One of the grandest stops on the art world’s Grand Tour, the Venice Biennale could be thought of as a World Cup for art. Sure, it lacks the fanaticism of FIFA’s premier event, but the Biennale is arguably the planet’s biggest stage for visual artists, offering its own spectacle. This year’s festival, on view May 13 to November 26, will feature 85 countries seeking the Golden Lion, the award given to the top national presentation.
Another component of the Biennale is the sprawling multiartist exhibition, organized this year by Pompidou Center curator Christine Macel, at Venice’s Arsenale and the Giardini. Dozens of ancillary shows and events round out the collective snapshot of the art world now. The Biennale has considerable cultural and art-market impact, as global trends are set and reputations cemented. Here are seven pavilions you won’t want to miss.
Tracey Moffatt presents all new work in her show “My Horizon” curated by Natalie King. The artist’s stylized photo montages and videos with ambiguous narratives explore pop culture and her own memories and fantasies. Her films have competed in Cannes, but she’s best known in the U.S. for an acclaimed 2012 show at New York’s Museum of Modern Art.
This pavilion is being overseen by Jochen Volz, the transcontinental tastemaker who served as curator for the 2016 Bienal de São Paulo. He’ll mount work by Cinthia Marcelle, who takes as her starting point the pavilion itself—a modernist building that has been altered over the decades by the artists exhibiting within.
The host country will offer a new look at Italy via New York. The curator is Cecilia Alemani, head of visual arts for the High Line. She’s showing three Italian-born artists—Roberto Cuoghi, Giorgio Andreotta Calò, and Adelita Husni-Bey—whose works, she says, “will convey an image of the contemporary, cosmopolitan Italy, no longer seen through the nostalgic lens of previous generations.”
On view will be a dialogue between Johannesburg-born artists Candice Breitz and Mohau Modisakeng. Breitz, whose past works include a mash-up of the films Basic Instinct, Dirty Harry, and The Witches of Eastwick, will address issues of empathy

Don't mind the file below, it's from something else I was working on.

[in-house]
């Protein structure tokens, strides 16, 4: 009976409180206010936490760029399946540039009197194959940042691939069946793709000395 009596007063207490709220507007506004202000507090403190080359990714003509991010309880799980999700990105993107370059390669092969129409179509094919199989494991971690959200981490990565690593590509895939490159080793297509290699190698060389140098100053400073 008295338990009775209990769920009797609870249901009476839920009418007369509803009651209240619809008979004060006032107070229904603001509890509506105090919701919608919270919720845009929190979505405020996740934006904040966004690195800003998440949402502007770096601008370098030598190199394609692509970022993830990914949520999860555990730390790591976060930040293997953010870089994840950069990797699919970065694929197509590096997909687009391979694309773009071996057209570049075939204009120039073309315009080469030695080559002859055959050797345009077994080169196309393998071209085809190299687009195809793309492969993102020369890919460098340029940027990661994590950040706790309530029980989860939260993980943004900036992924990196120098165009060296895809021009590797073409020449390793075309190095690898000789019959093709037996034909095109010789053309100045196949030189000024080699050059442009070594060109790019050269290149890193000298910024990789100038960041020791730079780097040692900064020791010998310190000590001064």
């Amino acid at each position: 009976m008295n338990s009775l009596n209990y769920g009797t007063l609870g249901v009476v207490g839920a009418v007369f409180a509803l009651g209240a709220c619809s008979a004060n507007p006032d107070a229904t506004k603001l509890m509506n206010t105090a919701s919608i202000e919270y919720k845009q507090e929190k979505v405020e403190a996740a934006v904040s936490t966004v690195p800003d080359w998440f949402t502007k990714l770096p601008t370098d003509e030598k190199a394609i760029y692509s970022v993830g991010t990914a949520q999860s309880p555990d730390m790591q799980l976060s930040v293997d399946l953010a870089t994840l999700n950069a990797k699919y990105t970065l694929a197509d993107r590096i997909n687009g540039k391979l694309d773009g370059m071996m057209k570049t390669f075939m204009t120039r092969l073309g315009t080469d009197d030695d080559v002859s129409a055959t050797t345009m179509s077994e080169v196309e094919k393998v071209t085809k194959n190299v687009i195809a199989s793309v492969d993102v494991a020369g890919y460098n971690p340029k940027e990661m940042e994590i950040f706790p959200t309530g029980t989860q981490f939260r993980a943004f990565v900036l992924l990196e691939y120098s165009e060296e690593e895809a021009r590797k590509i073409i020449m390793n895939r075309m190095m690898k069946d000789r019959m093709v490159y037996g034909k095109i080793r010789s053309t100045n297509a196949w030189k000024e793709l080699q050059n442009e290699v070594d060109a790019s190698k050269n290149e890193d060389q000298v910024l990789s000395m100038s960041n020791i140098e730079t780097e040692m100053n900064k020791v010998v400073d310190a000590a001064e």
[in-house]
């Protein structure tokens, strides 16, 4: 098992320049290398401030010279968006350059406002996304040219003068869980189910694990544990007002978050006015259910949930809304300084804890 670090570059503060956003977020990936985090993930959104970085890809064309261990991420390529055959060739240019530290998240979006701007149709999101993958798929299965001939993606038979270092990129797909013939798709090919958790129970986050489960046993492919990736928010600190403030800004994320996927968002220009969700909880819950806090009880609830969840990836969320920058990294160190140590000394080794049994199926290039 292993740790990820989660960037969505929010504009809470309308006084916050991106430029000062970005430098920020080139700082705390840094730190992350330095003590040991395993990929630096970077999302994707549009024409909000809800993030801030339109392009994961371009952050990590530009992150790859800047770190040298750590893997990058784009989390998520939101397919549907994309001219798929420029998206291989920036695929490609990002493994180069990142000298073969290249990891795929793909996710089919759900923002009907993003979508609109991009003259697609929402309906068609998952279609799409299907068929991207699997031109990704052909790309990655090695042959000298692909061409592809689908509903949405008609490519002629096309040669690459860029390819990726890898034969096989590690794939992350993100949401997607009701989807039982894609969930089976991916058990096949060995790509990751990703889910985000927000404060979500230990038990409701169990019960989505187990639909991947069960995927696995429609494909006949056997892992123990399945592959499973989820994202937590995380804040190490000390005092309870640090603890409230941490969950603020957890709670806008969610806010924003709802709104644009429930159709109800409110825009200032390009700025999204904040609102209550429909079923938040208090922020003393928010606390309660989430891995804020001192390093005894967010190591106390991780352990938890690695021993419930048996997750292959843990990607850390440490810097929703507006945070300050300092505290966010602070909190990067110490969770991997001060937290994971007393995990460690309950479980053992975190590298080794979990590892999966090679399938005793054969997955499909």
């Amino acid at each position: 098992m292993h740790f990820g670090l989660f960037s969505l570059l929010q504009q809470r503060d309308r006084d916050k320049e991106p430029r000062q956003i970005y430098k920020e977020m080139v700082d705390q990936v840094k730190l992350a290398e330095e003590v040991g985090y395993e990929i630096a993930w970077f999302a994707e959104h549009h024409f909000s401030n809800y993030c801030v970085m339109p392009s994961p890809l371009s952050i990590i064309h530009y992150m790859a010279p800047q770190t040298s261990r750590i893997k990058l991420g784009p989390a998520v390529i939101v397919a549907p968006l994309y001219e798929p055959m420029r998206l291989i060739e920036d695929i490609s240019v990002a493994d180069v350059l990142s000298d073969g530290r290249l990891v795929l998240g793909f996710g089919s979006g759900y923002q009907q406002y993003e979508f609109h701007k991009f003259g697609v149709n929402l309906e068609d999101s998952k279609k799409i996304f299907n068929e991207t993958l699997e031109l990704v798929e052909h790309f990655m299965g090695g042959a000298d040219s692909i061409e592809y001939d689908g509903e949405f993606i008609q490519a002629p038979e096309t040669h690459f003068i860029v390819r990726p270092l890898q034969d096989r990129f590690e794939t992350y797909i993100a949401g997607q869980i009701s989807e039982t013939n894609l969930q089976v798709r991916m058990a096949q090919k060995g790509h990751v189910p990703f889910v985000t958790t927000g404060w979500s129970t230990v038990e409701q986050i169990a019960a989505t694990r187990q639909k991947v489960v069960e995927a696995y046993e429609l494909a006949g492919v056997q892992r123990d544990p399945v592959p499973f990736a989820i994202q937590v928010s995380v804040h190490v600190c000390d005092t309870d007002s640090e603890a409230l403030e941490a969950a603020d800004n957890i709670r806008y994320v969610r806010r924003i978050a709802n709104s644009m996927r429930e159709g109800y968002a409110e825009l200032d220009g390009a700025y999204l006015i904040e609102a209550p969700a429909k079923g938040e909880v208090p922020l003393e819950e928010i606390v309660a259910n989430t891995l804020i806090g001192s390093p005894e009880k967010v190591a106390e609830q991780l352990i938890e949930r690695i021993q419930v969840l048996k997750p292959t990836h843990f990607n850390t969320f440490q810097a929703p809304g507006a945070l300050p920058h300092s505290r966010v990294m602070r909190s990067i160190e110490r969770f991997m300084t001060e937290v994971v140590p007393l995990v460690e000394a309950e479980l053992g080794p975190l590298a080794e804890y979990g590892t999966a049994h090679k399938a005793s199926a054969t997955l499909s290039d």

in a culture where identification with celebrities is as common as indifference to people facing hardship. Modisakeng’s multimedia work is rooted in his coming-of-age during his nation’s transition from apartheid.
Legendary Swiss artist Alberto Giacometti repeatedly declined to represent his home country at the Biennale—even after his architect brother built a Swiss Pavilion in 1952. This year, artist Carol Bove and the duo of Teresa Hubbard and Alexander Birchler will contend with his legacy. Bove presents sculptures that reference Giacometti’s work, while Hubbard and Birchler’s film installation, Flora, focuses on his lover, American artist Flora Mayo.
Well-known as the teacher of nominees for Britain’s Turner Prize, Phyllida Barlow, now in her 70s, had largely disappeared from the commercial art world. She’s being newly embraced by museums and collectors who value her colossal yet antimonumental sculptures.
The U.S. representative is Los Angeles–based artist Mark Bradford, known for his evocative, powerful mixed-media collages. He’s termed his installation a five-gallery “multilayered narrative” that reflects his “belief in the capacity of art to expose contradictory histories and inspire action.”